by Jan Baughman
(Swans - May 20, 2013) Mestor disappeared again. Normally he's a reliable free-range dog -- he has his favorite promenades, usually 45 minutes to an hour, invariably involving water; too often ticks; sometimes sheep dung or deer hide. Aida, on the other hand, is an escape artist and thus is kept on a 40-foot tether when outside. On those occasions in which she escapes alone, she eventually returns in a short while, but when the two of them go together, always with her as the instigator, it becomes an overnight adventure for them, and an overnight hell for us. She is the first to return, in the middle of the night or early morning, and Mestor typically comes later, sometimes a day later, usually barely able to walk. He's older and slower, but must give it his all and rely on his alpha/male dog ego to keep up and accompany her.
"Don't worry, they always come back," I optimistically tell Gilles when this happens. If it happens when I'm out of town, it's easier to convince myself -- there's no use in worrying, and there is nothing I can do from so far away. If it happens when I'm home, the words are emptier. When I'm home, I have to do something. I drive around searching, walk around calling, sit inside listening, watch out the window for his inevitable -- please make it inevitable -- return.
And yet there are those times that linger in the back of the mind....the one when Mestor disappeared and as I walked around calling his name, I could hear his answer. From whatever spot I called, his answer never changed location. After some time I summoned Gilles and we hiked toward his voice and eventually found him, up the hill on a neighbor's property, trapped in a snare meant to trap the foxes that were eating the valuable pinot noir grapes.
He could have died there, caught in that snare. Lost.
There was the time, not long after we adopted Aida, that she disappeared on a November Thursday, and after an emotionally-draining, heavily-raining weekend, a call came at 9 a.m. Sunday morning from a kind turkey-hunter who heard her cries and found her caught in a snare.
She could have died there, caught in that snare. Lost.
The fact is that Mestor is probably not lost. He probably knows exactly where he is. On numerous occasions, in unknown settings, he has demonstrated to us his keen sense of smell or direction when the urge to chase a deer overcame him and we waited impatiently for him to find his way back to us. No, perhaps he just overdid it on this latest deer chase and decided to lay low for a day or two before coming home. Or maybe he hurt himself and cannot make it up the long hill to our house. Or maybe he got caught in another snare. Or maybe a deer hunter or sheep farmer shot him. Or maybe a mountain lion killed him. It's the "ors" that make us crazy. "It's usually not the bad things you imagine happening that actually happen," my therapist tells me, yet I get no comfort knowing that it's the unimaginable that is likely to happen... What is worse than that which I can imagine?
Loss is completely subjective, cannot be compared to another's loss, or ranked, like pain. I'm reminded of a haunting short story by Eula Biss, The Pain Scale, narrated by a woman who struggles to come to terms with her absolutely debilitating, yet undiagnosed pain.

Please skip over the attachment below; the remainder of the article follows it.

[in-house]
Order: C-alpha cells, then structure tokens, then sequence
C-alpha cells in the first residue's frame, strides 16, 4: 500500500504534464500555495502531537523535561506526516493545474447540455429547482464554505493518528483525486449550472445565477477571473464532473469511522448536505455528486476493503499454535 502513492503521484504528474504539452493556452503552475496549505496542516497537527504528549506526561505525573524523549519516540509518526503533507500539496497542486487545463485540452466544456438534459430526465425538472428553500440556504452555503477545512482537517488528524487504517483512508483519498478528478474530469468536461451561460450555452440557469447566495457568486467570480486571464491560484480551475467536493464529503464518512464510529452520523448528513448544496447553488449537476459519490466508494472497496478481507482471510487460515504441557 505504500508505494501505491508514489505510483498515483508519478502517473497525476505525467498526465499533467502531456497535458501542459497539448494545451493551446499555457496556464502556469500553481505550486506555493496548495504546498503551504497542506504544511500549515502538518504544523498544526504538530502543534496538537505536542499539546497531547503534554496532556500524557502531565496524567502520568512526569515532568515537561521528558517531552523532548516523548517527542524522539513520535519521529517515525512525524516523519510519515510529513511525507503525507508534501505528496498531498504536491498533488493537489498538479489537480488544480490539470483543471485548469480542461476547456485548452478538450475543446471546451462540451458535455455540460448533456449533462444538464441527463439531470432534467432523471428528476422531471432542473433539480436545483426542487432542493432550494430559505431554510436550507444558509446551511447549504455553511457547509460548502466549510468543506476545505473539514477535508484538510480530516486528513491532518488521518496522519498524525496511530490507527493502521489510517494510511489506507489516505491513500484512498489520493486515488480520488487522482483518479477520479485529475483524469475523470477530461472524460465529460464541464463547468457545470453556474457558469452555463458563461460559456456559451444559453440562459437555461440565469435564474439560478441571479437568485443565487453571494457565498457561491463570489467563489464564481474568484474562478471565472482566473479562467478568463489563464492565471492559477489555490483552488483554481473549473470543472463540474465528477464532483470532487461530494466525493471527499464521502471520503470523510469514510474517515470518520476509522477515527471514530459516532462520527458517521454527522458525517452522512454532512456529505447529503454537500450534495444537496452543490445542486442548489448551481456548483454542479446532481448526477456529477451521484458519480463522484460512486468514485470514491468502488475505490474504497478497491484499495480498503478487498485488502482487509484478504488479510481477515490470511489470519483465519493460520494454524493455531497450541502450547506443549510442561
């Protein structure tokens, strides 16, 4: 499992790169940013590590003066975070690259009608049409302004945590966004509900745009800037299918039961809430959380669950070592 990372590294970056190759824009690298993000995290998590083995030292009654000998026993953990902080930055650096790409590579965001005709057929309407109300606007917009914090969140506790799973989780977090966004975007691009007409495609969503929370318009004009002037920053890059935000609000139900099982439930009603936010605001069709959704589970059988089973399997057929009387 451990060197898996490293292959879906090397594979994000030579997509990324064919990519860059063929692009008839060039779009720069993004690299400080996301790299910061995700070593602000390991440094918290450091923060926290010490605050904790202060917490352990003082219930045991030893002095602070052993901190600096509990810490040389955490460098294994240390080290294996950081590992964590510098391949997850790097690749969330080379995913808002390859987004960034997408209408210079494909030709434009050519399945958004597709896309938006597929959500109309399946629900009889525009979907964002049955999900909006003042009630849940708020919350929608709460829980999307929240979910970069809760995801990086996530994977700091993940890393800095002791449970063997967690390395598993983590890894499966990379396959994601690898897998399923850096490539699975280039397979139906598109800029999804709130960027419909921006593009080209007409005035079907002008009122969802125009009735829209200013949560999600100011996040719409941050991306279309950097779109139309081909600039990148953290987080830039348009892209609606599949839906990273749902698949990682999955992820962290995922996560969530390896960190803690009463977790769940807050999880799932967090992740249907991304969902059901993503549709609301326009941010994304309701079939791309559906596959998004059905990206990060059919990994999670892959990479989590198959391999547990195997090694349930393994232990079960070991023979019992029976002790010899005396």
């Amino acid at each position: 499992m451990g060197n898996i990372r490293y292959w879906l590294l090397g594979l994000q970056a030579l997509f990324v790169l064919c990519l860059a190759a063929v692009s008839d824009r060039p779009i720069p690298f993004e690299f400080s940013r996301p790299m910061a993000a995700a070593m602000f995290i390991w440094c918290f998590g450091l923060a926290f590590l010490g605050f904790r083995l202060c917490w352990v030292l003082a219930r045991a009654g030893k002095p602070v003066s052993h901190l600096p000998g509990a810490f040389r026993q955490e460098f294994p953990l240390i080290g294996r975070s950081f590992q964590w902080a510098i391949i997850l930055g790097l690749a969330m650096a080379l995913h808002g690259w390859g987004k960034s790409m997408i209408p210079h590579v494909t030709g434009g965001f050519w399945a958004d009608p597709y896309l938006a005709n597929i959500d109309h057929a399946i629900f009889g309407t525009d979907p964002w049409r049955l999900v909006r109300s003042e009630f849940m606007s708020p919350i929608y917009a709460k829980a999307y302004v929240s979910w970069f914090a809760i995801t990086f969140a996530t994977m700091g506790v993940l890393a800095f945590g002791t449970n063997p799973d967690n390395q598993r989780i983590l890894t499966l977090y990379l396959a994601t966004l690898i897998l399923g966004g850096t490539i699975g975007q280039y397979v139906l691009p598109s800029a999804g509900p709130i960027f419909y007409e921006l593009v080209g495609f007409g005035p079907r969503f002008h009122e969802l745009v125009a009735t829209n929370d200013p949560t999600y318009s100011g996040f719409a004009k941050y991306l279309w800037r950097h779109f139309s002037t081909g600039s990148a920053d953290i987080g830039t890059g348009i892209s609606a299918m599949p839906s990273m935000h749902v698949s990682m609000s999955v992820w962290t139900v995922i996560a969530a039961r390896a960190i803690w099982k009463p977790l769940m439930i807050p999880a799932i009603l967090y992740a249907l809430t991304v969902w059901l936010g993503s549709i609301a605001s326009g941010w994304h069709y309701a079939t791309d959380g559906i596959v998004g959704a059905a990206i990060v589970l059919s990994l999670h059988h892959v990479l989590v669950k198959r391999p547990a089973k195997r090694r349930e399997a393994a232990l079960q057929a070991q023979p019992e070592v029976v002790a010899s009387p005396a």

Left alone in the exam room I stare at the pain scale, a simple number line complicated by only two phrases. Under zero: "no pain." Under ten: "the worst pain imaginable."
The worst pain imaginable...Stabbed in the eye with a spoon? Whipped with nettles? Buried under an avalanche of sharp rocks? Impaled with hundreds of nails? Dragged over gravel behind a fast truck? Skinned alive?
My father tells me that some things one might expect to be painful are not. I have read that starving to death, at a certain point, is not exactly painful. At times, it may even cause elation. Regardless, it's my sister's worst fear. She would rather die any other way, she tells me.
I think about Art and Florence Shay, whose eldest son Harmon was murdered in 1972 at the age of 21 but whose body was never recovered. Vanished. Never found. For how many seconds, minutes, days, years, decades, lifetimes does a parent still look out the window waiting for their son to appear, or answer the phone in the hope that it's him calling, their hearts sinking each time it's not? How does one gain closure? How does one make sense out of something that can never be made sense of?
I think about the Boston Marathon spectators who woke up one morning excited to watch a race, and woke up the next to learn they had lost a foot, or two legs; a son, or a daughter.
I think about my father, who will never again be at the receiving end of my phone call, or call me for nothing other than to ask how my lemon tree is doing and give me some pruning advice. Seven months have passed since he passed, and still I cannot bring myself to delete his number from my cell phone. Once it's gone, it's gone for good.
I think about the profound losses Gilles has had, and the near-loss of himself that is slowly, hopefully, thankfully, being re-found.
Lost. Just how we feel right now without Mestor. Each time he disappears a piece of our hearts does too. It's all relative; completely subjective. Loss, nonetheless. The torture of not knowing where to find him. The longing to cling to the kindness and loyalty, the trusted and familiar, the unconditional love that provides comfort in the face of so much loss.
Monday morning I walked down the hill to where after a previous experience I had found Mestor lying on his side, too sore and/or weak to make it the rest of the way to the house after only he knows how many miles he'd traversed in two days. I stopped at that spot, bellowed his name to the hills, and in an instance, up popped his head above the 3-foot-high grass. Found. We walked together -- slowly, gingerly, painfully, joyfully -- home.
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